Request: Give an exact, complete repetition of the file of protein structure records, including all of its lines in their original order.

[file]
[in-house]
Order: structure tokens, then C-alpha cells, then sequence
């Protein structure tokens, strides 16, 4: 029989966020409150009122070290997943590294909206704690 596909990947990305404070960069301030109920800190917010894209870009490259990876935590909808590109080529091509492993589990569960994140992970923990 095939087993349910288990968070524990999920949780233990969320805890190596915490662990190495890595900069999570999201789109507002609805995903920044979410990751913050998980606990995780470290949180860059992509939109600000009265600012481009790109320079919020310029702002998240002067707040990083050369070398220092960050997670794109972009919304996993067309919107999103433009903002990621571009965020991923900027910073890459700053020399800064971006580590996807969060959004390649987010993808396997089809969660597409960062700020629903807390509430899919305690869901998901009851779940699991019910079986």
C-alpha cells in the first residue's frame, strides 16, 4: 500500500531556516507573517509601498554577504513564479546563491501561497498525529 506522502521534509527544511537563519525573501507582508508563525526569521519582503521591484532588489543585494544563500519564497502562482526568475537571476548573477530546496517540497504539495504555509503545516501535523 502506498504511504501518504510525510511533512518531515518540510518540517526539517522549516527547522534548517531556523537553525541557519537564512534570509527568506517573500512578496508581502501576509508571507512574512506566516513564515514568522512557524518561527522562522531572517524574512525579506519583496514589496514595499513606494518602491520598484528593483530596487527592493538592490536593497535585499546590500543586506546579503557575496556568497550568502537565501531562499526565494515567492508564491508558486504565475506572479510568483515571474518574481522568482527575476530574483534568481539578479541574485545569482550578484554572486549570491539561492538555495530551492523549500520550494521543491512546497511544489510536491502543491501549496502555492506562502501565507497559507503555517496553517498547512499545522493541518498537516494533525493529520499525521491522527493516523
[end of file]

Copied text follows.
[in-house]
Order: structure tokens, then C-alpha cells, then sequence
């Protein structure tokens, strides 16, 4: 029989966020409150009122070290997943590294909206704690 596909990947990305404070960069301030109920800190917010894209870009490259990876935590909808590109080529091509492993589990569960994140992970923990 095939087993349910288990968070524990999920949780233990969320805890190596915490662990190495890595900069999570999201789109507002609805995903920044979410990751913050998980606990995780470290949180860059992509939109600000009265600012481009790109320079919020310029702002998240002067707040990083050369070398220092960050997670794109972009919304996993067309919107999103433009903002990621571009965020991923900027910073890459700053020399800064971006580590996807969060959004390649987010993808396997089809969660597409960062700020629903807390509430899919305690869901998901009851779940699991019910079986």
C-alpha cells in the first residue's frame, strides 16, 4: 500500500531556516507573517509601498554577504513564479546563491501561497498525529 506522502521534509527544511537563519525573501507582508508563525526569521519582503521591484532588489543585494544563500519564497502562482526568475537571476548573477530546496517540497504539495504555509503545516501535523 502506498504511504501518504510525510511533512518531515518540510518540517526539517522549516527547522534548517531556523537553525541557519537564512534570509527568506517573500512578496508581502501576509508571507512574512506566516513564515514568522512557524518561527522562522531572517524574512525579506519583496514589496514595499513606494518602491520598484528593483530596487527592493538592490536593497535585499546590500543586506546579503557575496556568497550568502537565501531562499526565494515567492508564491508558486504565475506572479510568483515571474518574481522568482527575476530574483534568481539578479541574485545569482550578484554572486549570491539561492538555495530551492523549500520550494521543491512546497511544489510536491502543491501549496502555492506562502501565507497559507503555517496553517498547512499545522493541518498537516494533525493529520499525521491522527493516523